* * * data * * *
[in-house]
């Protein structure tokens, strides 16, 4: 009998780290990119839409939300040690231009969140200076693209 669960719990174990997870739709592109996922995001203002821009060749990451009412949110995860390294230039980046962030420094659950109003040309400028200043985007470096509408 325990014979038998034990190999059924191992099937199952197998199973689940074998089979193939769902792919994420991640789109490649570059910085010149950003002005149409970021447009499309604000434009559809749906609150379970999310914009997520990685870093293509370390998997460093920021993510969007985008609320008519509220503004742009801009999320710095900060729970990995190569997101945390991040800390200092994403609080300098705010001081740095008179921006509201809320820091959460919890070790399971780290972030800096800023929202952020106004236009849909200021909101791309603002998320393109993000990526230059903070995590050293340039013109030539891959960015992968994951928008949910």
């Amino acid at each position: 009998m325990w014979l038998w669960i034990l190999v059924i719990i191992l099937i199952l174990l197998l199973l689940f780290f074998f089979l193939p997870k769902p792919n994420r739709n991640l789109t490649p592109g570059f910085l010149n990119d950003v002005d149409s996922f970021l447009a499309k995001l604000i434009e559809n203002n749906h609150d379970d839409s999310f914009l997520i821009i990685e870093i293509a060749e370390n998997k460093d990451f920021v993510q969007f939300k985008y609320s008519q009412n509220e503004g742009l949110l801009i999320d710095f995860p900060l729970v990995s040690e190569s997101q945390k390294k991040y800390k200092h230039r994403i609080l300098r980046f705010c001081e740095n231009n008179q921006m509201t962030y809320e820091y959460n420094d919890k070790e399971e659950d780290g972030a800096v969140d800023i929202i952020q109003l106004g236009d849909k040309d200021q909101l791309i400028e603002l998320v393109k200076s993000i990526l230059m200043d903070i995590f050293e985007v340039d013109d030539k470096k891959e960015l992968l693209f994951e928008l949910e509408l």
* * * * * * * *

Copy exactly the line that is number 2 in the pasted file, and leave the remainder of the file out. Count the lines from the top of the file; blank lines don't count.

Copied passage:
């Protein structure tokens, strides 16, 4: 009998780290990119839409939300040690231009969140200076693209 669960719990174990997870739709592109996922995001203002821009060749990451009412949110995860390294230039980046962030420094659950109003040309400028200043985007470096509408 325990014979038998034990190999059924191992099937199952197998199973689940074998089979193939769902792919994420991640789109490649570059910085010149950003002005149409970021447009499309604000434009559809749906609150379970999310914009997520990685870093293509370390998997460093920021993510969007985008609320008519509220503004742009801009999320710095900060729970990995190569997101945390991040800390200092994403609080300098705010001081740095008179921006509201809320820091959460919890070790399971780290972030800096800023929202952020106004236009849909200021909101791309603002998320393109993000990526230059903070995590050293340039013109030539891959960015992968994951928008949910």